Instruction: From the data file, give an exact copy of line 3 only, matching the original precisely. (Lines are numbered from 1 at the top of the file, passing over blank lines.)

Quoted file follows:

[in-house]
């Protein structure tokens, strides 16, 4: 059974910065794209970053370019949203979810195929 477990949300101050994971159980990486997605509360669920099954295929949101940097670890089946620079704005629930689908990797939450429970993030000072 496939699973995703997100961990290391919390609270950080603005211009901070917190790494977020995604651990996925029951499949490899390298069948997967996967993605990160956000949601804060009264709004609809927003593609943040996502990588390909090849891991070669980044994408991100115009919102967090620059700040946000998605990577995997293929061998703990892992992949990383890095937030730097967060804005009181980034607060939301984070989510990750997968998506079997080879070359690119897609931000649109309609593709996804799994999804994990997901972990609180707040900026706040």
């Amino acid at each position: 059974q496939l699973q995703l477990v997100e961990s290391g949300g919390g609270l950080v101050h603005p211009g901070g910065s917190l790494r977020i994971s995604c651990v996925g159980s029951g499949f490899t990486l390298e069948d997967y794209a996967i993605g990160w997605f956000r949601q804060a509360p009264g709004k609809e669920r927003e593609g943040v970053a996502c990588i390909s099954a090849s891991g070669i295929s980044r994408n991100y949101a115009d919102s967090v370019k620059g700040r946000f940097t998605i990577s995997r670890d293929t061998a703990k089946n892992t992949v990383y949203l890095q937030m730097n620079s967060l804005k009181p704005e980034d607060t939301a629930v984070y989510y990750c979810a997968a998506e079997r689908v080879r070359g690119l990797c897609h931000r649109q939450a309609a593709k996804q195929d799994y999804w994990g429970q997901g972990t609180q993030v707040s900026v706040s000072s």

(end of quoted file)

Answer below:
């Amino acid at each position: 059974q496939l699973q995703l477990v997100e961990s290391g949300g919390g609270l950080v101050h603005p211009g901070g910065s917190l790494r977020i994971s995604c651990v996925g159980s029951g499949f490899t990486l390298e069948d997967y794209a996967i993605g990160w997605f956000r949601q804060a509360p009264g709004k609809e669920r927003e593609g943040v970053a996502c990588i390909s099954a090849s891991g070669i295929s980044r994408n991100y949101a115009d919102s967090v370019k620059g700040r946000f940097t998605i990577s995997r670890d293929t061998a703990k089946n892992t992949v990383y949203l890095q937030m730097n620079s967060l804005k009181p704005e980034d607060t939301a629930v984070y989510y990750c979810a997968a998506e079997r689908v080879r070359g690119l990797c897609h931000r649109q939450a309609a593709k996804q195929d799994y999804w994990g429970q997901g972990t609180q993030v707040s900026v706040s000072s």